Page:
Books pay tribute to little known activists

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Books pay tribute to little known activists

Women's History Month is the perfect time to share a book with a child and learn more about remarkable women who have made a huge impact. Two new books celebrate two very different women and describe how they engaged their communities to transform lives and places around them.

Katherine "Kate" Olivia Sessions was a teacher and activist who saw a problem and worked to fix it. "The Tree Lady: The True Story of How One Tree-Loving Woman Changed a City Forever" (Beach Lane Books, $16.99, ages 5-10), written by H. Joseph Hopkins with illustrations by Jill McElmurry, pays tribute to one of America's earliest environmental activists.

Even as a child, Kate was a pioneer. Growing up in Northern California in the 1860s, she fell in love with nature. Girls from her side of town weren't supposed to get their hands dirty, but Kate did. She loved exploring the forests, and she felt that the trees were her friends.

At the time, girls were discouraged from studying science. But that didn't stifle Kate's passion for nature. After becoming the first woman to graduate from the University of California with a science degree, she was called to a teaching job in San Diego.

Upon her arrival there, Kate was devastated. She had never imagined living in a place without trees and plants.

But it didn't take long for her to take action. She left teaching and began planting trees in the desert town. She became a "tree hunter," writing to gardeners around the world to ask for seeds that could grow in a desert.

Kate's passion for nature inspired the entire community. With help, her trees were soon growing everywhere, even in the city park.

Today, San Diego is known for its stunning gardens and parks. Most of the older trees in the city can be directly linked to her work.

Mr. Hopkins' picture book biography is a long overdue tribute to a virtually unknown environmental activist. In addition to the uplifting story, readers will appreciate the artwork that establishes a sense of place and progress. Ms. McElmurray's nature-inspired illustrations not only compliment the text, they also complete the story. Page after page of paintings celebrate science, nature and determination.

With the arrival of spring imminent (we hope), "The Tree Lady" is a must read.

Like Kate's, the story of Barbara Rose Johns teaches us that the change we desire starts with personal action.

The fight to desegregate America's schools was started in small communities by everyday people. "The Girl From the Tar Paper School: Barbara Rose Johns and the Advent of the Civil Rights Movement" (Harry N. Abrams, $19.95, ages 10-14) by Teri Kanefield tells the story of how 15-year-old Barbara Rose Johns mobilized her peers in the early days of the civil rights movement.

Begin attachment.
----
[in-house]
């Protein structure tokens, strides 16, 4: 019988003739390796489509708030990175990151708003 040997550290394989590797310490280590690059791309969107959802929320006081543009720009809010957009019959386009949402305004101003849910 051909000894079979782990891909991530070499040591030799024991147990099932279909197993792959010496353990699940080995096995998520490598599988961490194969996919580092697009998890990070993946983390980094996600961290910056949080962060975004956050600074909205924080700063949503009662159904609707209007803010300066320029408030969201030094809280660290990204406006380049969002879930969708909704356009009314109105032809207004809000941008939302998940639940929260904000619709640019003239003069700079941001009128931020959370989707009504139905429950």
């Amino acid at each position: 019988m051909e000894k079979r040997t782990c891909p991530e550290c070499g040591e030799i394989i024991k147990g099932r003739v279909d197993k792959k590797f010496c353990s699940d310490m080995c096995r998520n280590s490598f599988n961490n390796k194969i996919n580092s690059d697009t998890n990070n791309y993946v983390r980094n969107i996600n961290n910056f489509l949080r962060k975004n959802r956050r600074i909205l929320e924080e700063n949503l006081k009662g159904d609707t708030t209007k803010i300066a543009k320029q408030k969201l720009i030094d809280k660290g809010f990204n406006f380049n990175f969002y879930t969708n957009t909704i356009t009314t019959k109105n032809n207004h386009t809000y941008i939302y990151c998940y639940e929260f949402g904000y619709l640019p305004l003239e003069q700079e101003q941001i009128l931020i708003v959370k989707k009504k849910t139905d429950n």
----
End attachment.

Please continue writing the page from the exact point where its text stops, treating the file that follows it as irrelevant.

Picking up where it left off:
It was 1950, and the Robert R. Moton School for black students was falling apart. In fact, the classrooms were nothing more than shoddy tar-paper shacks.

In Barbara's classroom, the heat was never right and the roof leaked. Strategically placed buckets caught rain as it passed through the roof.

"Some students sat under umbrellas so the ink of their paper wouldn't run," Ms. Kanefield writes. The building was unfit for learning and paled in comparison to the nearby whites-only school.

For years, the local school board rejected pleas for a new school building. With inspiration from her teacher, Barbara began to think about how she could help change things.

It was the birth of the civil rights movement. Barbara got the idea to organize a protest against the educational inequities of segregated education. She led her classmates on a student strike that gained national attention. But not all the attention was good.

Her family's business began to suffer, crosses were burned, and her parents received a threat against her life. Fearing for her safety, they sent her to Alabama to finish school.

The student strike didn't bring immediate change to the school. But Barbara's actions became part of the growing movement to desegregate America's schools.

The NAACP of Virginia supported her case, and it became part of the Brown v. Board of Education Supreme Court case that ruled segregation unconstitutional in 1954.

Despite having such an important role in the civil rights movement, Barbara Rose Johns never became a household name. Author Kanefield does an excellent job putting together interviews, news articles, personal documents and numerous photographs to tell Barbara's story.

The stories of Kate Sessions and Barbara Rose Johns prove that despite seemingly impossible odds, sometimes we manage to change something. With courage and support, the everyday person can make the world a fairer, more equitable place -- and a more beautiful one.

Celebrate these women's lives and pick up a copy of the books at your local library today.

Michael Balkenhol is a library assistant at Carnegie Library of Pittsburgh, Hazelwood.

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